- Mrinalini Mukherjee 1949–2015
- Hemp and mild steel
- Unconfirmed: 1900 × 820 × 500 mm
- Purchased with funds provided by the South Asia Acquisitions Committee 2016
Ritu Raja 1977 is a sculpture made by knotting yarn made from hemp fibre, and is displayed suspended against a wall. The yarn has been left undyed and the artist has used two shades of natural hemp, one light and one darker, to achieve depth and texture. The Bengali term ‘Ritu Raja’ evokes the season of spring, and is also used as a masculine first name. Similar to other works the artist has made with this material, the piece stands vertically and reaches to the floor, with the bulk of its woven detail on the front. Visually it resembles a botanical, floral form, roughly symmetrical in shape. The suggestion of both male and female sexual organs in the folds and central protrusion of this work prefigure the fecund forms that characterised this body of work. Integral to Mukherjee’s practice was the labour involved in the making of each piece. The fibre for each work was built up knot by knot to create a textile mesh, working from both observation and free imagination inspired by anthropomorphic and biomorphic forms. While some sculptures are overtly bodily, others are derived from plant or flower forms. Mukherjee has described such works as an ‘unfolding’ or ‘a process of growth, the grammar of which creates an order, which in quite literally turn is expounded through improvisation’ (quoted in Chrissie Iles, ‘An Interview with Mrinalini Mukherjee’, in Mrinalini Mukherjee: Sculpture, Oxford 1994, p.11).
Mukherjee’s work directly addresses sexuality and cultural myth through tactile sculptures. Her practice has parallels with the work of Louise Bourgeois (1911–2010) and Eva Hesse (1936–1970), who shared an interest in the expression of gendered identity through a masterful command of materials and sculptural forms. Mukherjee drew on her immediate experience in her native India and derived inspiration from folklore and nature. Cultural references are coded into the titles of specific works, evoking either sacred forms or the traditional botanical names of flowers; for example, Yogini (Female Yoga Master) 1984, Pushp (Bloom) 1993 and Jauba (Hibiscus 2000, Tate T14458). While aware of the obvious connections with sexuality in her forms, as also expressed in sacred Hindu sculpture, the artist preferred not to directly relate her work to any specific formal iconographic tradition, explaining that her stylistic choices were based on her interest in nature and her individual experiences: ‘I work emotionally and intuitively and do not like analysing my feelings during the work process, as I feel it will hinder the nascent image in mind.’ (Ibid., pp.13–14.)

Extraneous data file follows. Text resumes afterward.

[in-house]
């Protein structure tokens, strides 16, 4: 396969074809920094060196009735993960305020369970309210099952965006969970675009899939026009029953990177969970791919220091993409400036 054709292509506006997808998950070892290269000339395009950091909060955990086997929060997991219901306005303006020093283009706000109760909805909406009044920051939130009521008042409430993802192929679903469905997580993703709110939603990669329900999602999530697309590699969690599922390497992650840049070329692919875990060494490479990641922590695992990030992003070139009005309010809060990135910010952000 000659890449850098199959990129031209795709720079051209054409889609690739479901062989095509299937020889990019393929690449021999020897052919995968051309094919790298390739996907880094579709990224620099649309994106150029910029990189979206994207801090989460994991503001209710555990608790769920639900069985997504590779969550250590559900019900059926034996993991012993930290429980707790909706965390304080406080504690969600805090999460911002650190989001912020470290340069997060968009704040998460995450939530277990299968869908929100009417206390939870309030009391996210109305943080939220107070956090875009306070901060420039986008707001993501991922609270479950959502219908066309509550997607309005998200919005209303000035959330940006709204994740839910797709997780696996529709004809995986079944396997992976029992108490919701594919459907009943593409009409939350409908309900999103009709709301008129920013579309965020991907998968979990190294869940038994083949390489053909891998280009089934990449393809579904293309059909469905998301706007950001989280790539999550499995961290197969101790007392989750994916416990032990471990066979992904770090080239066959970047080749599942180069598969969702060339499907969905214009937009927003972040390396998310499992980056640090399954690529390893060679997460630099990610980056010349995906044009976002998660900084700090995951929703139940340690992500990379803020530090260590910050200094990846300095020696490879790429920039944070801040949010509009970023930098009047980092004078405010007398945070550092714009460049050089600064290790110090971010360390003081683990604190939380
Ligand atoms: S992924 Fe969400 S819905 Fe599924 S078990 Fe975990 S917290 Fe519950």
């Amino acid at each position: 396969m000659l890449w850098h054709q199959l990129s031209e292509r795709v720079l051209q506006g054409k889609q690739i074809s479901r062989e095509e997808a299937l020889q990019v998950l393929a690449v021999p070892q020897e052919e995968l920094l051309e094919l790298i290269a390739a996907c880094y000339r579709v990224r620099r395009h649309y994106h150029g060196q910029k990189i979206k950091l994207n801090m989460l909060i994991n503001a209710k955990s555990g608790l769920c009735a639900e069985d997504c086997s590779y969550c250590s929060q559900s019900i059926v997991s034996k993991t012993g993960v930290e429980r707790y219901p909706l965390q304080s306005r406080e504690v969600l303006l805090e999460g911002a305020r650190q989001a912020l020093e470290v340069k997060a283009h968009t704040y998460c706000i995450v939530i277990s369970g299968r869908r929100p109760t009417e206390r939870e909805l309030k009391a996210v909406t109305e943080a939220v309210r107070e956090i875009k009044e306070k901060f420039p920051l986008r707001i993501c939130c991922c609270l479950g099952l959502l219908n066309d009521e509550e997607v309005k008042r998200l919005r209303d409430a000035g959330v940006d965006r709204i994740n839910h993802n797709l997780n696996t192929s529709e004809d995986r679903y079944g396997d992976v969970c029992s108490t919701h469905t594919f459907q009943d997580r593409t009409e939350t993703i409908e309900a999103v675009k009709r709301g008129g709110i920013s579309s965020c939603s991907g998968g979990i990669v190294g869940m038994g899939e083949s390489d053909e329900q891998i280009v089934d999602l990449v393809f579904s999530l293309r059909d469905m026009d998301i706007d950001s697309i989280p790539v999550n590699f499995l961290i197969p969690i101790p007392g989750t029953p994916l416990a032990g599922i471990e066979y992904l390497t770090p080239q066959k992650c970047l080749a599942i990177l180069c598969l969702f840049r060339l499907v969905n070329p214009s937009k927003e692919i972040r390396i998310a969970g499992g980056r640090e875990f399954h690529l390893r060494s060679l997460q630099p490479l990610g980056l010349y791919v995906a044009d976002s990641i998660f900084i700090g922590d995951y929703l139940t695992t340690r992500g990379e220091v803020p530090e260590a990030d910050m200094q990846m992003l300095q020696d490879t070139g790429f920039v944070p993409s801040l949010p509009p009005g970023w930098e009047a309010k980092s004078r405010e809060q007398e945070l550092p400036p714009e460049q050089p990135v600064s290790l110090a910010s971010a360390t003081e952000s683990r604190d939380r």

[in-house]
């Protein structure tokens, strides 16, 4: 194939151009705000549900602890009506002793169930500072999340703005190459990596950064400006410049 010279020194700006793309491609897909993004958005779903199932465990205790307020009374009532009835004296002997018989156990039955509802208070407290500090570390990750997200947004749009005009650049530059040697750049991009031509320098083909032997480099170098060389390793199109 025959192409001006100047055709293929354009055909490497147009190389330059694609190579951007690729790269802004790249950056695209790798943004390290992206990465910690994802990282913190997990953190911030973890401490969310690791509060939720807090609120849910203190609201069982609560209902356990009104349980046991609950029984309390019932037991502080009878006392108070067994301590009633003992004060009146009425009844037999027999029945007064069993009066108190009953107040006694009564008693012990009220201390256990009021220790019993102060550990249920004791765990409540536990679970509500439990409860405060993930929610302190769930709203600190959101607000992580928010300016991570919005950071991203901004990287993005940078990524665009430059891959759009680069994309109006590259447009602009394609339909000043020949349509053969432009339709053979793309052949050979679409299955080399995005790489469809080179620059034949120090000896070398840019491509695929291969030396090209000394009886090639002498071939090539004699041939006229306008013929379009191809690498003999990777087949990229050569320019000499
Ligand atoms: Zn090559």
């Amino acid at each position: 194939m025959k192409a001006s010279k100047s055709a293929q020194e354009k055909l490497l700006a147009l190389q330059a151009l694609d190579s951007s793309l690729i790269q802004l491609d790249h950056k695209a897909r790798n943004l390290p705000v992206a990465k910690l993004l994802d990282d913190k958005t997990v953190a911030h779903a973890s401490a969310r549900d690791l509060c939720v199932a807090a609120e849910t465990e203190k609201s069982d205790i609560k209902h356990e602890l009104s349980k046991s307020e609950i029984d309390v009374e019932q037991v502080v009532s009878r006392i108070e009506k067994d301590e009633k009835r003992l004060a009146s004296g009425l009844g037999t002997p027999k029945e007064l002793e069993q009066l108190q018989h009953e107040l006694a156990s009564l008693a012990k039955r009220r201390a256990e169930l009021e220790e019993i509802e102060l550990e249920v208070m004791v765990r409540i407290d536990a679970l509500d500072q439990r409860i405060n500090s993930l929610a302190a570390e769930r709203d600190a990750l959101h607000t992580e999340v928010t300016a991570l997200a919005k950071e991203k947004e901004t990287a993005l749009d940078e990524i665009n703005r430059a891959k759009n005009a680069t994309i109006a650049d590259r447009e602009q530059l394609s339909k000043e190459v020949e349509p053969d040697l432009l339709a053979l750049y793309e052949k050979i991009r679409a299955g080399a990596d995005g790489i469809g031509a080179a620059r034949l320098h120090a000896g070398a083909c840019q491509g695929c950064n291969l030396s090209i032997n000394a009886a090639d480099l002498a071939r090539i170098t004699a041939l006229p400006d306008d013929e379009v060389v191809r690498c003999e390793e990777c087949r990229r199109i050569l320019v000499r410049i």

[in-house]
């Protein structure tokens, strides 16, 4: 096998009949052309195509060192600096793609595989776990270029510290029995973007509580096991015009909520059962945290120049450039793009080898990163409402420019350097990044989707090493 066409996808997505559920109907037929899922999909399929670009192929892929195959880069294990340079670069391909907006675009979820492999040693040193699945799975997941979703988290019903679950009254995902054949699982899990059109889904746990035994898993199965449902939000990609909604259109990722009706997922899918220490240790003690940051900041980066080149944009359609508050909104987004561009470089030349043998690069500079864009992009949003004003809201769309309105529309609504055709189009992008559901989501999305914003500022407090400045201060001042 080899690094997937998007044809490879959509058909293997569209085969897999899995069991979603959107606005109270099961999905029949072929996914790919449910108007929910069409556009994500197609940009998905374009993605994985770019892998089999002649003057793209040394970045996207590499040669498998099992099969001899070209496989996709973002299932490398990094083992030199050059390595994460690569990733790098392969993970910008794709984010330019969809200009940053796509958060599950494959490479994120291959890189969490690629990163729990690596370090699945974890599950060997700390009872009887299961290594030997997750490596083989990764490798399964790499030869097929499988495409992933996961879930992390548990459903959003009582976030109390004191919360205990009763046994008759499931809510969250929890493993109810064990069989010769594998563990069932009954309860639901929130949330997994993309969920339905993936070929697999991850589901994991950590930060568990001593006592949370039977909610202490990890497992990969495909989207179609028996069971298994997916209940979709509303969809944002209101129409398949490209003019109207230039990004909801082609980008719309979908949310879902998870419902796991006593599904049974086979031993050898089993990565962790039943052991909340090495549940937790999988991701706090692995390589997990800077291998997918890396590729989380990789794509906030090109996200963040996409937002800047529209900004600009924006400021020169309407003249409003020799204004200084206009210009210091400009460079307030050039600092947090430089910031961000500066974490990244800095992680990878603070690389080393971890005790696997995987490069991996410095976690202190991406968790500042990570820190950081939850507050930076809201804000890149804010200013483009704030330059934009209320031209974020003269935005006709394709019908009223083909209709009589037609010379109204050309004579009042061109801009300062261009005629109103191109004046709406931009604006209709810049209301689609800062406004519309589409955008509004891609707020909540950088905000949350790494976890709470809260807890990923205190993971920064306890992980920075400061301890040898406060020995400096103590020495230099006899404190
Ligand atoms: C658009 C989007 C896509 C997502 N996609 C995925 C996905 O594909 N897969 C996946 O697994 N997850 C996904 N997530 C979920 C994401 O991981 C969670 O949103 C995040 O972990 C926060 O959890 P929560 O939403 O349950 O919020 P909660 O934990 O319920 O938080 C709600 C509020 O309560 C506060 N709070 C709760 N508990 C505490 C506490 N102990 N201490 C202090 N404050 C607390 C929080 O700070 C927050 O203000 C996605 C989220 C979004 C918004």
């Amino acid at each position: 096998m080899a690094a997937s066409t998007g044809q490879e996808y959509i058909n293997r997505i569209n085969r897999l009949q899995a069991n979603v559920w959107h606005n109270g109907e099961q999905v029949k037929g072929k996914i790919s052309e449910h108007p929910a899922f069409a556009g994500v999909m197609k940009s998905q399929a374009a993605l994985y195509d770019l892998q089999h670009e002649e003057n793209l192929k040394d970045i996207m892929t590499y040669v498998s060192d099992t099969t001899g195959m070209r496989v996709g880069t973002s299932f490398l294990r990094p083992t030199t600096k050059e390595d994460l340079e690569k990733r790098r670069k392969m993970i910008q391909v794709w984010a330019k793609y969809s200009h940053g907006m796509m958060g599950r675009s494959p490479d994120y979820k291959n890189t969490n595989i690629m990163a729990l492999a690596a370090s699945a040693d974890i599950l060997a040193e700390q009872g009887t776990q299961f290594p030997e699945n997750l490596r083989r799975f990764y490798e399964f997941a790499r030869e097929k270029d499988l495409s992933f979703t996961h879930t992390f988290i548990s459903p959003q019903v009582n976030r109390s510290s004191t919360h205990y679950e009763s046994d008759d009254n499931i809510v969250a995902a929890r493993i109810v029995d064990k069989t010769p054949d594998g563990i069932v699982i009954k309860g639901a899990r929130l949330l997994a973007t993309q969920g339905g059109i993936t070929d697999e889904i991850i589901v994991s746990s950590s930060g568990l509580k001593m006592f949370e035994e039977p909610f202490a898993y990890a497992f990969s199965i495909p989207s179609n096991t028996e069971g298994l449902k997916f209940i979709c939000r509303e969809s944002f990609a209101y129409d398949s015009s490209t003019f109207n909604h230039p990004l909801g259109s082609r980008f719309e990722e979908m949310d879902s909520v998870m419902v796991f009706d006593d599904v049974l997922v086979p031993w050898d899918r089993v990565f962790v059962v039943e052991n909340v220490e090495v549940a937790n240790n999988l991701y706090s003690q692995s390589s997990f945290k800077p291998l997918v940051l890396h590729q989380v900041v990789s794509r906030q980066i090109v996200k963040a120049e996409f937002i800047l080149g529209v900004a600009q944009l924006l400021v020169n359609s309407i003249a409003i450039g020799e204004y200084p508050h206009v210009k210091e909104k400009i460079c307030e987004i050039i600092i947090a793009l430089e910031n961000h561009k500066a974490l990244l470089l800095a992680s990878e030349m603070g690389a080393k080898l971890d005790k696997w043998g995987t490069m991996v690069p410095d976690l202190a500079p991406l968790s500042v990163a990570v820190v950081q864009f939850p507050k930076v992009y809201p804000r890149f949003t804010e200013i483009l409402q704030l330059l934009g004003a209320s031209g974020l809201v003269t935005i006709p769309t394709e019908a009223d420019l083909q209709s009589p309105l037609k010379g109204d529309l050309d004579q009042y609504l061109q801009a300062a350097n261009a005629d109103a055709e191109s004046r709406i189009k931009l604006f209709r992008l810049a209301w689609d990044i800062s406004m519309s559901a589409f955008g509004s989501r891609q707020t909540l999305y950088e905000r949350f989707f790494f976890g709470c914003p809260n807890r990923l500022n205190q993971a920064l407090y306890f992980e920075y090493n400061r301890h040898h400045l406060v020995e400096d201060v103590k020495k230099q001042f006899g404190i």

Mukherjee began using vegetable fibre, specifically hemp, in the 1970s and Ritu Raja is an early example of this. Hemp yarn – a natural rope used for multiple purposes including weaving string cots and beds – is a ubiquitous material in both urban and rural India. Mukherjee later discontinued the labour intensive process of working with yarn, experimenting first with ceramics and then bronze. She was influenced by the prominent artist and pedagogue K.G. Subramanyan (born 1924) who pioneered the inclusion of craft forms and indigenous materials in Indian art-making and taught her at the University of Baroda, an important centre of artistic exchange and production. His work on ‘living traditions’, or reworking traditional craft forms and indigenous materials, was formative as she developed her sculptural practice. She also credited both the art school at Santiniketan founded by Rabindranath Tagore and the ‘post-Bauhaus methodology’ of Baroda as major influences. Both institutions have been significant spheres of influence on artistic production in South Asia and are central to ongoing research on artists from South Asia.
Mukherjee was recognised as an innovator who had made a radical shift by moving away from received notions of modern sculpture heavily influenced by European models, evolving her own material processes rather than employing the more popular stone, wood or bronze (J. Swaminathan, ‘Pregnant with the Sap of Fecundity’, in Mrinalini Mukherjee: Sculpture, Oxford 1994, p.6). She said that, ‘It is through my relationship with my material that I would like to reach out and align myself with the values which exist within the ambit of contemporary sculpture.’ (Ibid., p.11.)
Mrinalini Mukherjee: Sculpture, exhibition catalogue, Museum of Modern Art Oxford 1994.
Tania Guha, ‘Mrinalini Mukherjee: Labyrinths of the Mind’, in Third Text, vol.8, nos.28–9, 1994, pp.165–8.
Mrinalini Mukherjee: Sculptures in Bronze, exhibition catalogue, Vadehra Art Gallery, New Delhi 2007.
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